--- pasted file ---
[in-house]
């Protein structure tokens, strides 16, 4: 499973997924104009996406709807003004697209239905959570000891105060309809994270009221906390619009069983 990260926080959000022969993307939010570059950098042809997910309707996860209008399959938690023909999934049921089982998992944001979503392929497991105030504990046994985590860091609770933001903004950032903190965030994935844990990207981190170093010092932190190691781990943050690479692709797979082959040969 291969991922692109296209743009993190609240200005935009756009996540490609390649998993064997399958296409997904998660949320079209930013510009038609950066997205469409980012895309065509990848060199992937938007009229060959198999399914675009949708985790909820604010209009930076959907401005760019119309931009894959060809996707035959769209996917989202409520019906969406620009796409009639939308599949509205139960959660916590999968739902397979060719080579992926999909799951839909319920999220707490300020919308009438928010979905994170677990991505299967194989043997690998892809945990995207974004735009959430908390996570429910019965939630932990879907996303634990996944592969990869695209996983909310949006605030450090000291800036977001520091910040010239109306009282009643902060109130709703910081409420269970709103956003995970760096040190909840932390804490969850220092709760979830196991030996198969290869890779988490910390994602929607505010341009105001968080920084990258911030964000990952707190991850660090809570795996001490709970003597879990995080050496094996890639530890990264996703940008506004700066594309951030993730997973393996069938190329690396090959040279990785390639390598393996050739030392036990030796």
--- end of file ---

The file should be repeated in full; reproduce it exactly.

[in-house]
């Protein structure tokens, strides 16, 4: 499973997924104009996406709807003004697209239905959570000891105060309809994270009221906390619009069983 990260926080959000022969993307939010570059950098042809997910309707996860209008399959938690023909999934049921089982998992944001979503392929497991105030504990046994985590860091609770933001903004950032903190965030994935844990990207981190170093010092932190190691781990943050690479692709797979082959040969 291969991922692109296209743009993190609240200005935009756009996540490609390649998993064997399958296409997904998660949320079209930013510009038609950066997205469409980012895309065509990848060199992937938007009229060959198999399914675009949708985790909820604010209009930076959907401005760019119309931009894959060809996707035959769209996917989202409520019906969406620009796409009639939308599949509205139960959660916590999968739902397979060719080579992926999909799951839909319920999220707490300020919308009438928010979905994170677990991505299967194989043997690998892809945990995207974004735009959430908390996570429910019965939630932990879907996303634990996944592969990869695209996983909310949006605030450090000291800036977001520091910040010239109306009282009643902060109130709703910081409420269970709103956003995970760096040190909840932390804490969850220092709760979830196991030996198969290869890779988490910390994602929607505010341009105001968080920084990258911030964000990952707190991850660090809570795996001490709970003597879990995080050496094996890639530890990264996703940008506004700066594309951030993730997973393996069938190329690396090959040279990785390639390598393996050739030392036990030796």